Tuesday, July 23, 2013

Lessons from Arlington, Virginia

Arlington, Virginia
(All images are from the film Arlington's Smart Growth Journey)

I recently watched a great documentary on YouTube (which is embedded at the end of this post) called Arlington's Smart Growth Journey. This hour-long documentary, produced in 2009, chronicles the transformation of Arlington, Virginia into a model of effective urban planning and a model for maintaining a high quality of life in the face of tremendous growth and change.

Arlington is across the Potomac River from from Washington, DC. In the 1960s they were a suburban community that found themselves in the path of proposed freeways, a proposed commuter rail line, and a lot of anticipated growth. Rather than fight change, they shaped it and controlled it, and used it to improve their community. They were really ahead of their time. They were practicing smart growth and transit-oriented development before those terms even existed.

Sunday, July 14, 2013

Placemaking in the Silicon Valley

Castro Street, Downtown Mountain View
Back in April I was interviewed by the great Russell Hancock for his radio show Inside Silicon Valley. We discussed the ongoing renaissance of Downtown Redwood City and how it came to be. Russ was kind enough to invite me back for another interview. This time it was a double interview with my friend and mentor, Bruce Liedstrand. Bruce was the Community Development Director for Redwood City when things really got under way there, and he was City Manager for Mountain View, California when they revitalized their downtown.

The three of us discussed the success of Redwood City and Mountain View and what lessons they may offer for creating more nice places within the Silicon Valley. Presently, the Silicon Valley isn't known for comfortable, walkable, and vibrant urbanism; rather, it is known for corporate office parks and car-oriented suburban development. There are great places in Silicon Valley, though, and there can be more.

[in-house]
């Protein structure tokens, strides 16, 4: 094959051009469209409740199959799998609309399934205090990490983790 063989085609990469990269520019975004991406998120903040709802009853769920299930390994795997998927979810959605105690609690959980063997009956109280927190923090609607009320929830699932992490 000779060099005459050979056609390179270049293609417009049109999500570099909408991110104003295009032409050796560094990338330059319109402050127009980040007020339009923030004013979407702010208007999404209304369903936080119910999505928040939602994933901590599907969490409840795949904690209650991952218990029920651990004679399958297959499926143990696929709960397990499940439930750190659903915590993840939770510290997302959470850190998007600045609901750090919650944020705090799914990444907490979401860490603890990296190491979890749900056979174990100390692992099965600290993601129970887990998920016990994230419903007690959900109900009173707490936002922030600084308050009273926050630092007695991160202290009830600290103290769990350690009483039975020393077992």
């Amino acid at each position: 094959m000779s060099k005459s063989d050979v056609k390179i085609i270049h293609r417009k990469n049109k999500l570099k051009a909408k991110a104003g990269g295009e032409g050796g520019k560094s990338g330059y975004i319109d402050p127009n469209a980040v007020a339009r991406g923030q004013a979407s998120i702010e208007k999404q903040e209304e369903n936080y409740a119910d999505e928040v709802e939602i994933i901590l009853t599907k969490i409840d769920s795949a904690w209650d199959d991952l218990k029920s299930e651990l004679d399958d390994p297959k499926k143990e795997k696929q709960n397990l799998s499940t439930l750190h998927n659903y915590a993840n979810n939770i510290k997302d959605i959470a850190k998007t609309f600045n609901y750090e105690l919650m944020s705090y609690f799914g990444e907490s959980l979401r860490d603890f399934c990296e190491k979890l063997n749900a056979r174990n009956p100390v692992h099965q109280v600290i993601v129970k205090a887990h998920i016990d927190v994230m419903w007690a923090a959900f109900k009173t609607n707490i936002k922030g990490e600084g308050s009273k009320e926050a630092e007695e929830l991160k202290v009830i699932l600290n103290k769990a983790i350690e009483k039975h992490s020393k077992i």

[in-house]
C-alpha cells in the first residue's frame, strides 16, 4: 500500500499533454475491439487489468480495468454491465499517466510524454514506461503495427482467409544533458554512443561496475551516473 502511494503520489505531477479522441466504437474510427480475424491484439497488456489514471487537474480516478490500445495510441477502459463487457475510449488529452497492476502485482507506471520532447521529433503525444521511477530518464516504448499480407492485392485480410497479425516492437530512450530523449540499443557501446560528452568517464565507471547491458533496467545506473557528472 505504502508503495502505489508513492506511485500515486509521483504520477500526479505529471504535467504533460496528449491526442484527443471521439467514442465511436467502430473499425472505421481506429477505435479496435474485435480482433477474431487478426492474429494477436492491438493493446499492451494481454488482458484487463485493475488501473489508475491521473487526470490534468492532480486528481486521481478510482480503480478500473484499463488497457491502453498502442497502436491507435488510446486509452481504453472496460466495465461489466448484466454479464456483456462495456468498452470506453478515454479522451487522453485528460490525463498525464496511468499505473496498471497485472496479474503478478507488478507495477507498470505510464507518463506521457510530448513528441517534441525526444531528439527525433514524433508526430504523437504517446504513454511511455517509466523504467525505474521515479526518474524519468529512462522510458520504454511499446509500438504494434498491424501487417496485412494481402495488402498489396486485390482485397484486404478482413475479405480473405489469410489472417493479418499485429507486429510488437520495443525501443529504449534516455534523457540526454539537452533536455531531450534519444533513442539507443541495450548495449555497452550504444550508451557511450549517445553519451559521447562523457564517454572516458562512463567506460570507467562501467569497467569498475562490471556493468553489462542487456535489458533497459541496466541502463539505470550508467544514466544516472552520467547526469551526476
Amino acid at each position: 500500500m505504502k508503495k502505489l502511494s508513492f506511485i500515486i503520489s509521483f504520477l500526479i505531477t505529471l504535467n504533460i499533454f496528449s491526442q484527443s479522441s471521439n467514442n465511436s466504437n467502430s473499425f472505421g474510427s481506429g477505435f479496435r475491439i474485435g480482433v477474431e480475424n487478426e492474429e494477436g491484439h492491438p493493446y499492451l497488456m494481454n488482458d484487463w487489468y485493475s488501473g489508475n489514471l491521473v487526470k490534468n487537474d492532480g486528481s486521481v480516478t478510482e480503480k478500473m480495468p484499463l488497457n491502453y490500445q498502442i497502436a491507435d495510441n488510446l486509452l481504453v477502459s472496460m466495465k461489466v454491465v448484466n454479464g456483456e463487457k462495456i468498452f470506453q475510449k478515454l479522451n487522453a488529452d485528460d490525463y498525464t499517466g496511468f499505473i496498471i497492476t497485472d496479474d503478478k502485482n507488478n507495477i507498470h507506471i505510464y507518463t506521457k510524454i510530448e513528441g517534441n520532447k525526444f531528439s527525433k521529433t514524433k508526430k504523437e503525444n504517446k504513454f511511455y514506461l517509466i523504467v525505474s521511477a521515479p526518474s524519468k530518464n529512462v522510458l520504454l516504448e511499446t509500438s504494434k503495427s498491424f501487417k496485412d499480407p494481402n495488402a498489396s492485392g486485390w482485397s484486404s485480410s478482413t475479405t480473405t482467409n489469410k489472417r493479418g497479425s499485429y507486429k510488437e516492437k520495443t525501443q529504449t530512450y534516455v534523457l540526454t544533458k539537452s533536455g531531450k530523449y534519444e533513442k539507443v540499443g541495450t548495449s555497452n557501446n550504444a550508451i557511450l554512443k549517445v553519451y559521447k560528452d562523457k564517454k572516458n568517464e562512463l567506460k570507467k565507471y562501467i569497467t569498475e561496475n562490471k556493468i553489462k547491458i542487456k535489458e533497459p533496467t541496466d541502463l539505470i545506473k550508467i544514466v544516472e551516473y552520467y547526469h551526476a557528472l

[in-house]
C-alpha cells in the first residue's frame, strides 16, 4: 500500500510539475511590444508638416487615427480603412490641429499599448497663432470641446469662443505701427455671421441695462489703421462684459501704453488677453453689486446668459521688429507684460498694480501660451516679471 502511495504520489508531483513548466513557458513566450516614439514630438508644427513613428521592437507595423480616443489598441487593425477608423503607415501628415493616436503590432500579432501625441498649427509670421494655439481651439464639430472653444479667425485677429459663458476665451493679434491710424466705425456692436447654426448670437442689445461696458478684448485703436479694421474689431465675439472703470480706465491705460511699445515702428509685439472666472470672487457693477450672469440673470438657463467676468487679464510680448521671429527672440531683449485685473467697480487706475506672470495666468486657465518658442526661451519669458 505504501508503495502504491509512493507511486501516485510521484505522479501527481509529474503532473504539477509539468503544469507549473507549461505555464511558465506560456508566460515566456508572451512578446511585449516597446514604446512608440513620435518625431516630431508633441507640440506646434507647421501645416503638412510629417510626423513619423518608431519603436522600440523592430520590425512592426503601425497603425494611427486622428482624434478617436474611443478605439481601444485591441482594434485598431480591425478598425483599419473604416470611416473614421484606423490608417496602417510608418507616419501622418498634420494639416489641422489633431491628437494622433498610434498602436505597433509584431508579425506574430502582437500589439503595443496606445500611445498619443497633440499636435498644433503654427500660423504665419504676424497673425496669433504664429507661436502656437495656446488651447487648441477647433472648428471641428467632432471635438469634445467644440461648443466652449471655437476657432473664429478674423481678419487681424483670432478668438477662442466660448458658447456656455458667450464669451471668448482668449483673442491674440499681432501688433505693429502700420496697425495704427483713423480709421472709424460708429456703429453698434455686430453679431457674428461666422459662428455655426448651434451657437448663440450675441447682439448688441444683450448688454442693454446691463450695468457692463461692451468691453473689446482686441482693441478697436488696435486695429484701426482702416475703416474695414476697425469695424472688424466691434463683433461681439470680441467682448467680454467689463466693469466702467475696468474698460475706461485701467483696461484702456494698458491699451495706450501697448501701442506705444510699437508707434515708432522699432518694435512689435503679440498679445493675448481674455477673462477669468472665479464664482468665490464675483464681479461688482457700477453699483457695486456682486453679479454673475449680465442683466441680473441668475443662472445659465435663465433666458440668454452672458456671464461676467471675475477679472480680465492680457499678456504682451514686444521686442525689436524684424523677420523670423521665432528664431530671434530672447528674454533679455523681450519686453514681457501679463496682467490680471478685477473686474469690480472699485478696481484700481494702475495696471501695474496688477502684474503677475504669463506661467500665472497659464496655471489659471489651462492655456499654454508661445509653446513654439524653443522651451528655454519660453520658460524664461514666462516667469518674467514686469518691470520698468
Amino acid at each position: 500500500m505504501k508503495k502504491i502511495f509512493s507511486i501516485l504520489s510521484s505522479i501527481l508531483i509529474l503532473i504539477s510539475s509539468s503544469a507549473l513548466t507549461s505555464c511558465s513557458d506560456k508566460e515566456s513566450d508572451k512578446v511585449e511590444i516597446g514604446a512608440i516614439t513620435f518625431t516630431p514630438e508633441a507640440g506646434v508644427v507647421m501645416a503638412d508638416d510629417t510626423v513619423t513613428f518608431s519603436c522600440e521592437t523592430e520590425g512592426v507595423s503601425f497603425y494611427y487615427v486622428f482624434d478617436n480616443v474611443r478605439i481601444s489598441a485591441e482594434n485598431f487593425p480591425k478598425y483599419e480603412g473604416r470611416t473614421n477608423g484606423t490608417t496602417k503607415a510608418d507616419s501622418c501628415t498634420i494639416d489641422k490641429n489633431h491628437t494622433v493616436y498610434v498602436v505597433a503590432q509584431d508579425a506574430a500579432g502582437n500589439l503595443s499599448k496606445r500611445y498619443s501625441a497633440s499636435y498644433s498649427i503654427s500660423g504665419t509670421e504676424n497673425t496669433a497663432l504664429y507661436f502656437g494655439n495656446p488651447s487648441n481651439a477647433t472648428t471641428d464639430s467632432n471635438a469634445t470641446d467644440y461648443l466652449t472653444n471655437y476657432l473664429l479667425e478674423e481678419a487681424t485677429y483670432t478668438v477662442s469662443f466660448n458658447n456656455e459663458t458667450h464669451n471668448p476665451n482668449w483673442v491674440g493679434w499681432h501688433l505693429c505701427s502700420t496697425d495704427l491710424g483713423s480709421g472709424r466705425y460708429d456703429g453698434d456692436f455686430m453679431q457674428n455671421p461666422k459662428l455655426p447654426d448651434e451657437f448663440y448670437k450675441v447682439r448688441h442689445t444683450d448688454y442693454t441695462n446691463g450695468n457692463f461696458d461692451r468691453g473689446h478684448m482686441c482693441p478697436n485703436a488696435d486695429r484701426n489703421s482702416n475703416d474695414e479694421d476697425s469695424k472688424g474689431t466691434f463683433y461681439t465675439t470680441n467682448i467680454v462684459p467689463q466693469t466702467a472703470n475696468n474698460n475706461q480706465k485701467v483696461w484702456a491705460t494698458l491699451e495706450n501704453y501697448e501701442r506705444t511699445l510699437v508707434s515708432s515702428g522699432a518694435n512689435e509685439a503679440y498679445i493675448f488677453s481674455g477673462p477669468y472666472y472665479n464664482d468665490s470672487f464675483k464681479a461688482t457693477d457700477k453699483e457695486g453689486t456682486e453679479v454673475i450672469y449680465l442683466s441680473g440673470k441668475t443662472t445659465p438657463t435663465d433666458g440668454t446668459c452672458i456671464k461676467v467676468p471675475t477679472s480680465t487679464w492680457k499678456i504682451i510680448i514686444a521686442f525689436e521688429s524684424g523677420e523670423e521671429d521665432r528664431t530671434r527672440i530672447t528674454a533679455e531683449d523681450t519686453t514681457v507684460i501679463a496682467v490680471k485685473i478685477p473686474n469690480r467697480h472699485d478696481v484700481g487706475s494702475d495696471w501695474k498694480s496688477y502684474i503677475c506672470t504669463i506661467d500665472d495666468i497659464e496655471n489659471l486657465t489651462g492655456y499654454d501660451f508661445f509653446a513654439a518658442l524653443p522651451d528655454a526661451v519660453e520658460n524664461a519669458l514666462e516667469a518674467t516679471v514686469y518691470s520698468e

Saturday, July 13, 2013

Will Electric Cars Solve All of Our Problems?


I recently came across an interesting post over at DC Streetsblog. It calls into question the notion that electric cars are green, and can solve our environmental problems. The article cites research that "considered the full environment costs of electric cars, including the manufacture and disposal of their batteries, which found no benefit compared to conventional cars."

Reading this reminded me of an excellent piece by the late Jane Holtz Kay called No Such Thing!  that I read in Orion Magazine back in 2001. In it, she handily dismembers the notion that electric car is "green," pointing out, among other things, that even the cleanest cars result in tremendous pollution during production, before they ever hit the showroom floor. Twelve years later, it is still worth a read.

While they are certainly cool (especially the Tesla!), and we should continue to experiment with them, it is dangerous to look at electric cars as the "silver bullet" cure to all that ails us. In America we love to solve problems by buying a new toy, but this one is not only inadequate but a distraction. 

Electric cars don't, and never will, fix following problems: